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The BBC's Steve Rosenberg in Moscow
"Ever since the collapse of Communism there has been growing pressure to elevate the last tsar to sainthood"
 real 28k

Monday, 14 August, 2000, 19:10 GMT 20:10 UK
Sainthood for last tsar
Both detested and revered: Tsar Nicholas and family
The Russian Orthodox Church has bestowed sainthood on the last tsar, Nicholas II, and his family, shot dead by the Bolsheviks in 1918.

Tsar Nicholas II
Born May 1868
Married German princess, Alexandra of Hesse-Darmstadt, grand-daughter of Queen Victoria, November 1894
Crowned May 1896
15 July 1917, abdicates after failure of armed forces in WW1
Executed July 1918
The decision to canonise the tsar, his wife and five children, was reached unanimously at a closed-door meeting of 144 senior bishops in Moscow's Christ the Saviour cathedral.

The Archbishops' Council, the Church's highest ruling body, also voted to canonise 853 other 20th Century martyrs, many of them priests and monks put to death during the Soviet era.

Nicholas II, his family, and four servants, were killed by a firing squad in the remote Siberian city of Yekaterinburg on 17 July, 1918, about eight months after the Bolshevik revolution.

Marie Romanov
Marie Romanov: Remains are still missing
An official statement issued by the Archbishop's Council said the royal family had undergone its suffering with gentleness, patience and humility.

The decision to canonise the Romanovs was taken by 144 of the Orthodox Church's most senior bishops, who gathered in the glittering chamber of council of Moscow's Christ the Saviour cathedral.

Seated beneath a gigantic mosaic of the 12 apostles, the bishops considered a list of more than 800 names being considered for sainthood.

But by far the most famous names on the list were those of the imperial family, whose bodies were burned, doused with acid and thrown into a pit.

They were exhumed in 1991, after the Soviet collapse.

After years of genetic tests and disputes about their authenticity, they were buried in 1998 in St Petersburg. The remains of two of the children were never found.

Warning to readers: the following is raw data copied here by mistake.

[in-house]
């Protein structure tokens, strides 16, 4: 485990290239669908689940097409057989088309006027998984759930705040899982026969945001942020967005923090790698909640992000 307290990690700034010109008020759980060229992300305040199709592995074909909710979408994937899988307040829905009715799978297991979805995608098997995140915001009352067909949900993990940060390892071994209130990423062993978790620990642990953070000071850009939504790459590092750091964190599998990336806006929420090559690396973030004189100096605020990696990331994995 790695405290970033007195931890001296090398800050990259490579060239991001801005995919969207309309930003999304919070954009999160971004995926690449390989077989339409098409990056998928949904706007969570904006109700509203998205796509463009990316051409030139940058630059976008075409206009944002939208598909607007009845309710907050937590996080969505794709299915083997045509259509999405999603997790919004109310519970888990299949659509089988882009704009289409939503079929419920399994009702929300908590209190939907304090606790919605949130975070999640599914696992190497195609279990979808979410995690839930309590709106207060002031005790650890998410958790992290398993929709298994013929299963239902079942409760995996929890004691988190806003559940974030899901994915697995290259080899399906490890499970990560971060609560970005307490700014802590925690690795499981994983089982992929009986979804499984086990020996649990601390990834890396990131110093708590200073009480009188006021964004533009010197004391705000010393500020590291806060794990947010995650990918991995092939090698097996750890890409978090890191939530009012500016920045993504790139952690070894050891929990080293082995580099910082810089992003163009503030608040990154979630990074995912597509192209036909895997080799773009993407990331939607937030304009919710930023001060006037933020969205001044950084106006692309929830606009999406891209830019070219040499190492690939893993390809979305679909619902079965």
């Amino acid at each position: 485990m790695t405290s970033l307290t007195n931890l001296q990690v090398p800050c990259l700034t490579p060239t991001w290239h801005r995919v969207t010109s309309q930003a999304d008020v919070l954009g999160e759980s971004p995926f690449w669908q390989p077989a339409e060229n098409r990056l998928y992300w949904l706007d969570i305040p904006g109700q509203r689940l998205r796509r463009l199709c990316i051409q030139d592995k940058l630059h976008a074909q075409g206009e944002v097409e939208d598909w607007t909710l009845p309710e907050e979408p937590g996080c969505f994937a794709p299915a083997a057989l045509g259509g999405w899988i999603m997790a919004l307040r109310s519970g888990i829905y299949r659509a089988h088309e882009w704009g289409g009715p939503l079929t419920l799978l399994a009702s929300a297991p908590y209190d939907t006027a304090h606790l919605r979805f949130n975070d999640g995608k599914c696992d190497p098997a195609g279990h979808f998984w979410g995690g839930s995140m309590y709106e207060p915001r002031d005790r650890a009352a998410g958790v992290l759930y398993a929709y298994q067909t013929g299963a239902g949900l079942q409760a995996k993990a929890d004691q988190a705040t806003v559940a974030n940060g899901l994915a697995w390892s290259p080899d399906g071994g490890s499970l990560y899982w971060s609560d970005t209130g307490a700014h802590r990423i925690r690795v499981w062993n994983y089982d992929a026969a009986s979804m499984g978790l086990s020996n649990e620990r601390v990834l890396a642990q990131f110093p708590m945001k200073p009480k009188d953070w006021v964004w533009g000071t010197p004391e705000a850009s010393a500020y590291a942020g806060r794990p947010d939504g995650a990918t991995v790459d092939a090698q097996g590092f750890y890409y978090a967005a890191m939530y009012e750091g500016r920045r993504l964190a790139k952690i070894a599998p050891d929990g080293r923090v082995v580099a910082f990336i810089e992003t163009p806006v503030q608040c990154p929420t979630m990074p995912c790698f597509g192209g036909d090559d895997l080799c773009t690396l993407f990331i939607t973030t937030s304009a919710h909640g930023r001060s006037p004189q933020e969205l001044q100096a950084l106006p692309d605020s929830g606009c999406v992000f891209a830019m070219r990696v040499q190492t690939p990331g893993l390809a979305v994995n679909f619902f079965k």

Saintly or weak?

At a ceremony to be held this weekend in Moscow, Tsar Nicholas II will become the fourth Russian monarch ever to be made a saint.

For many Orthodox believers, he already is one. Miracles are reported on the anniversary of his abdication and at the place where he and his family were killed.

But others in the Church have their doubts, accusing the tsar of being stubborn and weak, of clinging to power and of having a mistress.

The bodies are buried in St Petersburg
In July, Russian Patriarch Alexei II stressed that any canonisation should take place because of the manner in which the tsar died, and not because of his actions.

Devotees of the former tsar have made fantastic claims about his powers - even after his death.

However, some Church leaders agree with the Soviet line - that the tsar and his family epitomised the excesses of the imperial era.

Canonising the family as so-called 'passion bearers' the lowest rank of sainthood, appeases supporters of Nicholas II, especially nationalists who want a return to the monarchy, without endorsing the way he ruled, Church officials said.

"It will be clearly explained that this is not about Nicholas being canonised as a monarch," said Father Hillarie Alfeyev, head of the Orthodox Church's external relations department.

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See also:

15 Jul 98 | Romanov
Death of a dynasty
17 Jul 98 | Europe
Romanovs laid to rest
13 Jan 98 | Monitoring
Tsar's remains genuine: Russian report
16 Feb 99 | Romanov
The Romanovs: The Final Chapter?
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